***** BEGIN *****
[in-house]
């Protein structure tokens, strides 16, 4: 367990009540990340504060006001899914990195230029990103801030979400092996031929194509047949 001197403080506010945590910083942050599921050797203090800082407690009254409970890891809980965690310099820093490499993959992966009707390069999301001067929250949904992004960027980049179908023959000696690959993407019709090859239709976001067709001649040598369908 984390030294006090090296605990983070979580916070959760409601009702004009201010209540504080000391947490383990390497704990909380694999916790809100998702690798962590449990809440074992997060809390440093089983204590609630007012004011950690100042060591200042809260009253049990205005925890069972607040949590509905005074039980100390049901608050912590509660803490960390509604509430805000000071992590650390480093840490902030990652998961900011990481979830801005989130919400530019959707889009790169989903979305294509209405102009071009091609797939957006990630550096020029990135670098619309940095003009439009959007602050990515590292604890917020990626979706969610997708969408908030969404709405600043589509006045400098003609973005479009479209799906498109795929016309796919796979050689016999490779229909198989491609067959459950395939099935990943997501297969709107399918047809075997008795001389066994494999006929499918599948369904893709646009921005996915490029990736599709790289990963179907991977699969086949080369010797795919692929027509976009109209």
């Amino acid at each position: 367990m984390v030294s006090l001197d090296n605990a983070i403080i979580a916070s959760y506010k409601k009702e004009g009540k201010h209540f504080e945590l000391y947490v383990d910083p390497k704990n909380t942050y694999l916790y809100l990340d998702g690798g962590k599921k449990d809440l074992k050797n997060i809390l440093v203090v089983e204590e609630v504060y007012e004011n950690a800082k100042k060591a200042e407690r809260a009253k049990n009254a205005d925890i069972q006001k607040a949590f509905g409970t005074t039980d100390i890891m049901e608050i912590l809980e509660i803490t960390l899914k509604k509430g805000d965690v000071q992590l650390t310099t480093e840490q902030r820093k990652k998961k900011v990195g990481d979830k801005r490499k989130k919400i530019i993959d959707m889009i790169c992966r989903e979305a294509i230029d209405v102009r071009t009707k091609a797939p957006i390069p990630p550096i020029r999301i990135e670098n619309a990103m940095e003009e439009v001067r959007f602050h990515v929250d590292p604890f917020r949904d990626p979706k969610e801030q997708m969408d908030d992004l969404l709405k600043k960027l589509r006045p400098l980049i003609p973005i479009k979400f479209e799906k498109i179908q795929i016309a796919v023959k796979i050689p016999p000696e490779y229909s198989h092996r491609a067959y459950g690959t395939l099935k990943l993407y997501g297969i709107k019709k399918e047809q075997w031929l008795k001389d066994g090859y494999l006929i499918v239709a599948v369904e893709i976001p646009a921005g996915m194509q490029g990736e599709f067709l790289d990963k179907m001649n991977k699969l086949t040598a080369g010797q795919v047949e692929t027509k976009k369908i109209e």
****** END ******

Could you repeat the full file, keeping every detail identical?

[in-house]
């Protein structure tokens, strides 16, 4: 367990009540990340504060006001899914990195230029990103801030979400092996031929194509047949 001197403080506010945590910083942050599921050797203090800082407690009254409970890891809980965690310099820093490499993959992966009707390069999301001067929250949904992004960027980049179908023959000696690959993407019709090859239709976001067709001649040598369908 984390030294006090090296605990983070979580916070959760409601009702004009201010209540504080000391947490383990390497704990909380694999916790809100998702690798962590449990809440074992997060809390440093089983204590609630007012004011950690100042060591200042809260009253049990205005925890069972607040949590509905005074039980100390049901608050912590509660803490960390509604509430805000000071992590650390480093840490902030990652998961900011990481979830801005989130919400530019959707889009790169989903979305294509209405102009071009091609797939957006990630550096020029990135670098619309940095003009439009959007602050990515590292604890917020990626979706969610997708969408908030969404709405600043589509006045400098003609973005479009479209799906498109795929016309796919796979050689016999490779229909198989491609067959459950395939099935990943997501297969709107399918047809075997008795001389066994494999006929499918599948369904893709646009921005996915490029990736599709790289990963179907991977699969086949080369010797795919692929027509976009109209």
């Amino acid at each position: 367990m984390v030294s006090l001197d090296n605990a983070i403080i979580a916070s959760y506010k409601k009702e004009g009540k201010h209540f504080e945590l000391y947490v383990d910083p390497k704990n909380t942050y694999l916790y809100l990340d998702g690798g962590k599921k449990d809440l074992k050797n997060i809390l440093v203090v089983e204590e609630v504060y007012e004011n950690a800082k100042k060591a200042e407690r809260a009253k049990n009254a205005d925890i069972q006001k607040a949590f509905g409970t005074t039980d100390i890891m049901e608050i912590l809980e509660i803490t960390l899914k509604k509430g805000d965690v000071q992590l650390t310099t480093e840490q902030r820093k990652k998961k900011v990195g990481d979830k801005r490499k989130k919400i530019i993959d959707m889009i790169c992966r989903e979305a294509i230029d209405v102009r071009t009707k091609a797939p957006i390069p990630p550096i020029r999301i990135e670098n619309a990103m940095e003009e439009v001067r959007f602050h990515v929250d590292p604890f917020r949904d990626p979706k969610e801030q997708m969408d908030d992004l969404l709405k600043k960027l589509r006045p400098l980049i003609p973005i479009k979400f479209e799906k498109i179908q795929i016309a796919v023959k796979i050689p016999p000696e490779y229909s198989h092996r491609a067959y459950g690959t395939l099935k990943l993407y997501g297969i709107k019709k399918e047809q075997w031929l008795k001389d066994g090859y494999l006929i499918v239709a599948v369904e893709i976001p646009a921005g996915m194509q490029g990736e599709f067709l790289d990963k179907m001649n991977k699969l086949t040598a080369g010797q795919v047949e692929t027509k976009k369908i109209e």